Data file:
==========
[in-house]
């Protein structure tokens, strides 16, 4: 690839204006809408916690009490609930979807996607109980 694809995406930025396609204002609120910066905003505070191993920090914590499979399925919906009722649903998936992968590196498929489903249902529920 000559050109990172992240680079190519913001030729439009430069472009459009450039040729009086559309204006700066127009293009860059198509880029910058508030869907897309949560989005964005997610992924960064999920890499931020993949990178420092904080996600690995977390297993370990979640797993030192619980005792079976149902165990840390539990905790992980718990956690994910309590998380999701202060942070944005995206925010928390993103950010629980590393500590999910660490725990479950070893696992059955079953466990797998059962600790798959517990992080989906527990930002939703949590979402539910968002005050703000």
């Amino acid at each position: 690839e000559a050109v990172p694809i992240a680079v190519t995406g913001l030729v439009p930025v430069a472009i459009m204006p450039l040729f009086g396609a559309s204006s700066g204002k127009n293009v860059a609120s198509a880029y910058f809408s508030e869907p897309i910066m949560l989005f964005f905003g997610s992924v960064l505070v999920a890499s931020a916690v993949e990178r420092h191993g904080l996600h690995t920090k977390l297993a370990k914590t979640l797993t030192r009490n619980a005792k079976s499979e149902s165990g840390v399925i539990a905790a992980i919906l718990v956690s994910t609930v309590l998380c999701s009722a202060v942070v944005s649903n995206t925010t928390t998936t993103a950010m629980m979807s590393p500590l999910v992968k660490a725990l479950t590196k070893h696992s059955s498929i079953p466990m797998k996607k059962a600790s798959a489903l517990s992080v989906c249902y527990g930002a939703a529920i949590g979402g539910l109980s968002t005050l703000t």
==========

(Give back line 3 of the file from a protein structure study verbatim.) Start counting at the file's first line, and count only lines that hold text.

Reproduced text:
């Amino acid at each position: 690839e000559a050109v990172p694809i992240a680079v190519t995406g913001l030729v439009p930025v430069a472009i459009m204006p450039l040729f009086g396609a559309s204006s700066g204002k127009n293009v860059a609120s198509a880029y910058f809408s508030e869907p897309i910066m949560l989005f964005f905003g997610s992924v960064l505070v999920a890499s931020a916690v993949e990178r420092h191993g904080l996600h690995t920090k977390l297993a370990k914590t979640l797993t030192r009490n619980a005792k079976s499979e149902s165990g840390v399925i539990a905790a992980i919906l718990v956690s994910t609930v309590l998380c999701s009722a202060v942070v944005s649903n995206t925010t928390t998936t993103a950010m629980m979807s590393p500590l999910v992968k660490a725990l479950t590196k070893h696992s059955s498929i079953p466990m797998k996607k059962a600790s798959a489903l517990s992080v989906c249902y527990g930002a939703a529920i949590g979402g539910l109980s968002t005050l703000t």